Tips for Tea at Home
Teatime, whether here at The St. James Tearoom or at your own kitchen table, can be a much-needed respite in one’s day. Whatever your reason or need for the tradition of a teatime, be it an interruption from your daily routine or the disconcerting news, here are a few tips to carry on this tradition at home:
Setting the table
At The St. James Tearoom, we start by setting our table with a lace placemat followed by a dessert plate topped with a teacup and saucer. To the right of the plate, arrange the spreader (tea knife) with the blade facing in, a larger demi spoon for eating, and a smaller demi spoon for stirring your tea. Finally, inside the cup, place a nicely folded cloth napkin.
If you don’t have china, or would prefer to use something more durable for a teatime with your children, opt for traditional dinnerware instead. For example, if using mugs in place of teacups, make sure the mug’s handle is facing to the right; if it is not the center of your place setting, set it in the upper right corner of your plate. If you have a set of dishes, opt for smaller plates to accommodate the finger foods with your teatime.
Serving the tea
Did you know that the person pouring the tea (generally the host) is traditionally referred to as the “Tea Mother?” Typically, as a Tea Mother, you would pour your guests’ tea first and serve yourself last. You would keep the teapot near your place setting for ease of access when refilling cups.
If serving more than one kind of tea, try to ensure each of your guests is able to have at least two cups’ worth. For example, if serving a party of three with standard-size teacups, which hold about six ounces, then select a teapot that holds thirty-six ounces.
Milk and sugar
Though the dishes to go along with your tea set are usually called “Cream and Sugar” sets, we actually recommend serving your tea with whole milk rather than cream. Many times, cream or even half & half will be too heavy and overpower the tea’s flavor rather than complement it. Also, if a tea’s ingredients include a citrus fruit, we suggest no milk at all, as the milk could curdle in the tea.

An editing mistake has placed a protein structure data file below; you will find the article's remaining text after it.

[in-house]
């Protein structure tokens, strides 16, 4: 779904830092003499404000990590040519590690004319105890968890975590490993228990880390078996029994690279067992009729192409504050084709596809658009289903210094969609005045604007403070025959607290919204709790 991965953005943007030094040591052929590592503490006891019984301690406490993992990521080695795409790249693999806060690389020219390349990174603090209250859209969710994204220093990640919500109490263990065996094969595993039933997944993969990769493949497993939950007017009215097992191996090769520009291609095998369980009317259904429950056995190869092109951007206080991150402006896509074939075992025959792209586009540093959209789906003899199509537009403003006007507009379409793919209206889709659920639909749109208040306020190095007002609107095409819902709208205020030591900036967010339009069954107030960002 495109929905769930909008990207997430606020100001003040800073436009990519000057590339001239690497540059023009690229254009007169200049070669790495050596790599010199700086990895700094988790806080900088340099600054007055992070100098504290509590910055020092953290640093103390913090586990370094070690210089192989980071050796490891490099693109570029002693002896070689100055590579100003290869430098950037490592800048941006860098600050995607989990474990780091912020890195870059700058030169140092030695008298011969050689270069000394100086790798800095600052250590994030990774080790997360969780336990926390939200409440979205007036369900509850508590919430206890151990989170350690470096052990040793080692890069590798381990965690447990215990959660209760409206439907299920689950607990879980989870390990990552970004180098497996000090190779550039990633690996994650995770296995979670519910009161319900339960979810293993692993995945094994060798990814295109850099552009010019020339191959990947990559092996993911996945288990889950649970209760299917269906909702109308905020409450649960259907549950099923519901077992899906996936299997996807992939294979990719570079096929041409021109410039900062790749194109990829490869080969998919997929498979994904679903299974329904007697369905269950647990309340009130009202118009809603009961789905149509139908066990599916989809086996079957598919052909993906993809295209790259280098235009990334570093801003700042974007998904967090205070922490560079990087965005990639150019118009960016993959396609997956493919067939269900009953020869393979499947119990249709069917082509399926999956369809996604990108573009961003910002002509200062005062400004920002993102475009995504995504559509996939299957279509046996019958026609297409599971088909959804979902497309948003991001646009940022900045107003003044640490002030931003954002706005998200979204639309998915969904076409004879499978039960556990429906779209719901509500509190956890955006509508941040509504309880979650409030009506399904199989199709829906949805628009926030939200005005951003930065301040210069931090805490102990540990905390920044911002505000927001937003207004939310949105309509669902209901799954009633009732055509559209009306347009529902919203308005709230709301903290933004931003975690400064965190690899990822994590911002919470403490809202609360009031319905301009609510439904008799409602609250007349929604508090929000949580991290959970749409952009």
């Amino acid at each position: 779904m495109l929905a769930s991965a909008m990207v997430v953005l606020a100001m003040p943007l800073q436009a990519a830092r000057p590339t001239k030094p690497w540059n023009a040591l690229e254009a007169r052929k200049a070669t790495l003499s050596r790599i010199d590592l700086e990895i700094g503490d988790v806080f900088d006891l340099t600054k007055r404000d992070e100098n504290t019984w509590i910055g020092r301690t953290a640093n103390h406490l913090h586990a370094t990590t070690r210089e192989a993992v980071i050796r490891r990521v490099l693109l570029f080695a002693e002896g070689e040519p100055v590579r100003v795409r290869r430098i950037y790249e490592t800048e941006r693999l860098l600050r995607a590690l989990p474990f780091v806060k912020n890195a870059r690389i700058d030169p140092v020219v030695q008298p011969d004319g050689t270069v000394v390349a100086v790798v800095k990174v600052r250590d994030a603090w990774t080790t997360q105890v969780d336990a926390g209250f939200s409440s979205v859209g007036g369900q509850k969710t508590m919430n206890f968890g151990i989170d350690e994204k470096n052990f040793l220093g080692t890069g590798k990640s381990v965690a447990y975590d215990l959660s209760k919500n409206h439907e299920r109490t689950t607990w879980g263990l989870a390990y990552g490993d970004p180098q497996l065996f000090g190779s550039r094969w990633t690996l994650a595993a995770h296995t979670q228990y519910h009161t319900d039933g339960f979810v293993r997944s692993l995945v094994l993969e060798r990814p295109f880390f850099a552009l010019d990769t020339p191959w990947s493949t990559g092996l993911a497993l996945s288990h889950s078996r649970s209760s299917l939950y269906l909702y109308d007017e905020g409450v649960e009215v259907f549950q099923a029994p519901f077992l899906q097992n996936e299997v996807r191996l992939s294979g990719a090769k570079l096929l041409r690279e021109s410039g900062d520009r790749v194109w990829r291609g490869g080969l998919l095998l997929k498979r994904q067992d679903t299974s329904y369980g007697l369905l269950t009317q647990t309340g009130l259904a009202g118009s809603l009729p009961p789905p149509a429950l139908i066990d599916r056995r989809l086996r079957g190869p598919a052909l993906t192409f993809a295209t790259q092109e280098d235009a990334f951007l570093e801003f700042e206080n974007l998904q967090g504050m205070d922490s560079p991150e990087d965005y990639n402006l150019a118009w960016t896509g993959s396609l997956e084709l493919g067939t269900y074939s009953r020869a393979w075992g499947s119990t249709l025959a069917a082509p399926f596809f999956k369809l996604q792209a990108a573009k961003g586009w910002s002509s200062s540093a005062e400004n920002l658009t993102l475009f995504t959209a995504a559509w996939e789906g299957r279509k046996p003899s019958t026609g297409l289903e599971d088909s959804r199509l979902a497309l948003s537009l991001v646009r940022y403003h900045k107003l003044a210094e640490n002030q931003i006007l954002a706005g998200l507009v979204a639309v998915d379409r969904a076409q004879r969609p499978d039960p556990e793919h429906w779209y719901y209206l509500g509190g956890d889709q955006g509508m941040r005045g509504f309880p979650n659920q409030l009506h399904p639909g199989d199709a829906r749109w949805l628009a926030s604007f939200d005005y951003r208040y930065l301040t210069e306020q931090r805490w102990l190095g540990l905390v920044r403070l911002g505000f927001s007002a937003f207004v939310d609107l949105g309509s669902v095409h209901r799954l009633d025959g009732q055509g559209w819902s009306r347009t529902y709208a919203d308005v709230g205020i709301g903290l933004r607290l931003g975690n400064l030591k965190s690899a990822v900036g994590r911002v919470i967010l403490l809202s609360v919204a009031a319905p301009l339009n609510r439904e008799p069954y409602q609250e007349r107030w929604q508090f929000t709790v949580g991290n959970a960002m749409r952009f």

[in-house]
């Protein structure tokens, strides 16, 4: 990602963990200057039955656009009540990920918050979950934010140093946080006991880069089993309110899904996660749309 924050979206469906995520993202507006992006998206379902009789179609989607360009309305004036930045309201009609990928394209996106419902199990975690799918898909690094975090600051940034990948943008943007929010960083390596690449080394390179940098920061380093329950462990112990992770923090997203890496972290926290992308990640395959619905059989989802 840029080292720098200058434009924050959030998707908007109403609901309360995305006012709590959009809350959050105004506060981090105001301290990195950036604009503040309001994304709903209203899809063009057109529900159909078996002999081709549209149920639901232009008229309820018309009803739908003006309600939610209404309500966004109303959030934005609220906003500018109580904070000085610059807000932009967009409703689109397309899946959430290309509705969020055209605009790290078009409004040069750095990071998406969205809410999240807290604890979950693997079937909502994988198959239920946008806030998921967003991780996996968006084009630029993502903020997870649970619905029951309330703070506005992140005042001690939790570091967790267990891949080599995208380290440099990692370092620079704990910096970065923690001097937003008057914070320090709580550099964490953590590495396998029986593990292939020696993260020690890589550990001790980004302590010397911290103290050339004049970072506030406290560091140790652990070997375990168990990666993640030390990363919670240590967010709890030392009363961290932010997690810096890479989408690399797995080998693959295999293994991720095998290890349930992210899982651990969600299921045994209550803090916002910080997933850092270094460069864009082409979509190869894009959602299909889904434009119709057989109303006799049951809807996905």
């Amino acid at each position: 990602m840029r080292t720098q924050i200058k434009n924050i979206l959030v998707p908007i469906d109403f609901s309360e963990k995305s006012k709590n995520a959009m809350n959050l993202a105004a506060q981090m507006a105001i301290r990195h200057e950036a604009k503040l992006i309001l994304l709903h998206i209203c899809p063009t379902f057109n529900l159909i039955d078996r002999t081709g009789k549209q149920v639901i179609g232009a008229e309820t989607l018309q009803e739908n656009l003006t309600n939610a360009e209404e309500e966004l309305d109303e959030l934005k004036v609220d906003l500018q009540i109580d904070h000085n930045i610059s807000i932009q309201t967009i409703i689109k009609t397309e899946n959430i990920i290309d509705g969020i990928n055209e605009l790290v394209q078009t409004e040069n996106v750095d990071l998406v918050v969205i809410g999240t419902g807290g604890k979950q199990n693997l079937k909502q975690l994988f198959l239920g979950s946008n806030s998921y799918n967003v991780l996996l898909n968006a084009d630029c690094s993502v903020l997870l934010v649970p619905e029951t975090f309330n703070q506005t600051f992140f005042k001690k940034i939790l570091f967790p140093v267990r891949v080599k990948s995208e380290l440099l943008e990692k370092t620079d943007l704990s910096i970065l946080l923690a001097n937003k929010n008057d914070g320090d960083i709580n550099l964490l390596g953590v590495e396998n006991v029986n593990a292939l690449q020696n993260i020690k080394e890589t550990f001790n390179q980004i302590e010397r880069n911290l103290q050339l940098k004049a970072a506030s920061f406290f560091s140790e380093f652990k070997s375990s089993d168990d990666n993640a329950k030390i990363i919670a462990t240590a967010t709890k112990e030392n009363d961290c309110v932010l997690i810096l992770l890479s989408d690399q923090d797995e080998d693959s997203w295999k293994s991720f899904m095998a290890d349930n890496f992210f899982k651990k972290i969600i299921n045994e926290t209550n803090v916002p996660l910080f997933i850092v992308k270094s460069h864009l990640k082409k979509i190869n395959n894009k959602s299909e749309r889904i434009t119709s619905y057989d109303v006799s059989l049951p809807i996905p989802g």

To select whether to serve brown sugar or white sugar with your teas, consider the notes or flavors of your tea. If a black tea has a light, puckery note to it, white sugar will complement the best. If the notes are malty or molasses, brown sugar will bring out those flavors. Dessert black teas are wonderful with brown sugar, while fruit teas are best with white.
Check out our Recipe Archive for lots of ideas on savories, scones, and desserts. The traditional Afternoon Tea that we serve at The St. James Tearoom, was originated by the Duchess of Bedford to satiate her hunger between lunch and dinner. She would snack on cakes and little sandwiches over a cup of tea with friends. These small treats can create a grand affair with friends.
However, this is not the only type of teatime you can enjoy! To create something simpler consider a Cream Tea. This term refers to a simpler offering of tea with scones, served with clotted cream, curd, or jam.
Making a whole teatime experience can be a fun affair, but also consider the time of day you plan to create your tea party. Maybe tea and dessert after dinner is best suited for your schedule, or mid-morning tea will satisfy a scone craving!
Once you have selected your food, choose a tea that will best bring out the flavors. Traditional black teas generally go well with everything, but are particularly lovely with savories and breads. Keep in mind that if a dessert is too light, a black tea may overpower the flavors.
If you would enjoy a scented tea (one mixed with the flavors of fruit, flowers, or nuts), pair by either using similar or complementing flavors. For example, a strawberry pound cake would go well with our Afternoon in Mansfield Park tea because the density of the cake can hold up to a black tea, while the strawberry flavors will be brought out by the berries in the tea.
Another example of using complementing flavors comes from our “Charlie and the Chocolate Tearoom” menu. We pair our pretzel buns, a nice salty affair, with our Eye of the Tiger scented black tea. The chocolate and butterscotch add a nice balance to the saltiness, while the black tea complements the bread.
Just sit and sip
Whatever your teatime may look like, the most important part of the tradition of tea is connection and slowing down. All it takes are two cups of tea and a little time. We may dress up the occasion with scones and cucumber sandwiches, but ultimately the importance of it all is finding time together to talk, listen, laugh, and grow relationship.
While tradition helps guide our teatime experience here at The St. James Tearoom, the companionship is what helps make each teatime special. An anonymous author once said that “Bread and water can so easily be toast and tea.” Having tea, by yourself or with others, is a means to an end; it is meant to provide an opportunity to connect. Although the current circumstances require us to be home to help calm the spread of the existing pandemic, we can choose to use that time to slow down and do something meaningful with our family: finding joy and claiming the light in our own individual situations.